The Rockland Planning Board will await votes by the City Council before it acts on a proposal to demolish a downtown building and replace it with a commercial parking lot.

The Planning Board toured 279 Main St. Nov. 17, then held a formal public hearing on the project.

But the board decided not to take a vote on whether to approve the application by 279 Main St. LLC and its owner, Crystal Darling. Instead, the board said it would consider the project at its Dec. 15 meeting.

That would be the day following the City Council's Dec. 14 meeting, where it will decide whether to both approve a moratorium on demolition of buildings in the downtown zone and whether to enact an ordinance that prohibits commercial parking lots in the downtown zone.

Both proposals are aimed at preventing the demolition of 279 Main St. which is at the busiest downtown intersection and the entrance to the downtown.

The Council gave unanimous preliminary approval Nov. 9 to a six-month moratorium on demolishing buildings in the downtown.

But the Council postponed for a month a related ordinance that would prohibit commercial parking lots in the downtown, saying it wanted to talk with Darling.

Darling has submitted a plan to the Planning Board to demolish bulk of the building at 279 Main St. — including where Park Street Grille has leased since 2004. The smaller southern section of the building where Frank's Family Hair Care and Breakwater Design & Build Inc. would remain standing.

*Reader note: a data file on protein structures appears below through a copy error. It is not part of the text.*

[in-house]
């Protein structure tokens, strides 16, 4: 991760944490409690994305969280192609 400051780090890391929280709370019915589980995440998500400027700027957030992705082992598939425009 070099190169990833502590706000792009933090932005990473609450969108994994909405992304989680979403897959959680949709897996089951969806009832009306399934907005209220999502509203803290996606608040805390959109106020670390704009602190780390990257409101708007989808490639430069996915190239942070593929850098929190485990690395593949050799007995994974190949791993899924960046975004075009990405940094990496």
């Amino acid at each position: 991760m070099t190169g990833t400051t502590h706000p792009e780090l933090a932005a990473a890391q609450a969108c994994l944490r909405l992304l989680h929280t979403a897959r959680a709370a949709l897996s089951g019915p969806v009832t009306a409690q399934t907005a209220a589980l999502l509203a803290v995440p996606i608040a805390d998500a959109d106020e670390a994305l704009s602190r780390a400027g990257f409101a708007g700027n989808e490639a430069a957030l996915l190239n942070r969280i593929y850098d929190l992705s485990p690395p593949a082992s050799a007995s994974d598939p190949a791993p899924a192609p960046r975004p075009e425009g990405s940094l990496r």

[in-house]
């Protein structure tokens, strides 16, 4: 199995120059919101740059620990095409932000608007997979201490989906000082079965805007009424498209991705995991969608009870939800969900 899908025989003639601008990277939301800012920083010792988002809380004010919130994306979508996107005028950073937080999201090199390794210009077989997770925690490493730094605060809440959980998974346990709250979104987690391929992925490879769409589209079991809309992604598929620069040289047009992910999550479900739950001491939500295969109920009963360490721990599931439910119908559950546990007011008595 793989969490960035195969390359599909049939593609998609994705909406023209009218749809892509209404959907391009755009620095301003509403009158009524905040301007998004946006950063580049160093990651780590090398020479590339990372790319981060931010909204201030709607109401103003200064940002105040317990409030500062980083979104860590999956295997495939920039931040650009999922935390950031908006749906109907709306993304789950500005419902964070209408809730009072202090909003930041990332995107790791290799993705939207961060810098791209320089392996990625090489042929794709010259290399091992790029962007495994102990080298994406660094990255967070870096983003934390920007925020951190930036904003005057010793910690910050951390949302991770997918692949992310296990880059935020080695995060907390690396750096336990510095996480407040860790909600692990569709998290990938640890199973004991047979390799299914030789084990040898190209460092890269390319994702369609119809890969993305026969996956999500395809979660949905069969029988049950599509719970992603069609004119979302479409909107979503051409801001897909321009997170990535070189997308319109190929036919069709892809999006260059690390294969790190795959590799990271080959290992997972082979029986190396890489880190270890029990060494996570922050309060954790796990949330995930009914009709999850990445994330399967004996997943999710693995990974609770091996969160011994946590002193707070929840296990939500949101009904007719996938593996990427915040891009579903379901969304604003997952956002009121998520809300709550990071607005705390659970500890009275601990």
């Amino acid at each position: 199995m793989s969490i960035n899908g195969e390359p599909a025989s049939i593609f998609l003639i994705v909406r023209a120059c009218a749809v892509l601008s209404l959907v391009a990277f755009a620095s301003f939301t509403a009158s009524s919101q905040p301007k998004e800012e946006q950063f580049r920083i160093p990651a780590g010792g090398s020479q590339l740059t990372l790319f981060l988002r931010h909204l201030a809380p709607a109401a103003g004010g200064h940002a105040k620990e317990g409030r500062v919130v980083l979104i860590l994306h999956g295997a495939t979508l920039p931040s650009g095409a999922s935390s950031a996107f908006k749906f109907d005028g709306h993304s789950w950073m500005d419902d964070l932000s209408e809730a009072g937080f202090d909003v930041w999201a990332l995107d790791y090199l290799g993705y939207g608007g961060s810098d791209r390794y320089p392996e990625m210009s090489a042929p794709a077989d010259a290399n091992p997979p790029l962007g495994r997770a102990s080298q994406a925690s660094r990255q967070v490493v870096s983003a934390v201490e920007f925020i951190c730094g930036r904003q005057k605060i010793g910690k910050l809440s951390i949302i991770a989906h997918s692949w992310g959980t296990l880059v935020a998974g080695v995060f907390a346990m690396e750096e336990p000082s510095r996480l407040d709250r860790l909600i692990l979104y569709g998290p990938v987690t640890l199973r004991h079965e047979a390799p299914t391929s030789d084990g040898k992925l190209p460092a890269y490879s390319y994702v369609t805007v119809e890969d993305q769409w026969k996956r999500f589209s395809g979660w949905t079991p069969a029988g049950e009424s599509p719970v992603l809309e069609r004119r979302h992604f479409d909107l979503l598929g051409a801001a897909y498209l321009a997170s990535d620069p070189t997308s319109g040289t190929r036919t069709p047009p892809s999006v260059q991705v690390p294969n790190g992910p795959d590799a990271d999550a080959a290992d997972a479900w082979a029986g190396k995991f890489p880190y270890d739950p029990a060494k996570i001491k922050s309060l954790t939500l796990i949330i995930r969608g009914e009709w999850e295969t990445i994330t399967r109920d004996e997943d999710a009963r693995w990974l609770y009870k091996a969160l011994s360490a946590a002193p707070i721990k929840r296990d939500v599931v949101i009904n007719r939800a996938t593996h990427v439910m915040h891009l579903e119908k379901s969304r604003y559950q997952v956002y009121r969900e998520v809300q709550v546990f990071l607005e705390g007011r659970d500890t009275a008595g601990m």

In its place would be a fenced parking lot that would both serve the remaining tenants in the building and long-term leased spaces. The entrance to the lot would be on Main Street on the south side of the property at the property line with the Time Out Pub. The exit would be on Park Drive between where the existing building is and where the Lighthouse Museum building is located.

Then-Councilor Valli Geiger said at the Nov. 9 meeting that such a demolition and the creation of a parking lot would be "breaking the norm," and would go against the vision for the downtown.

Councilor Nate Davis said Nov. 9 it was unfair to change the rules for a business owner after they submitted plans. He agreed he would rather not having a parking lot there, but the unfairness of the timing of the change bothers him.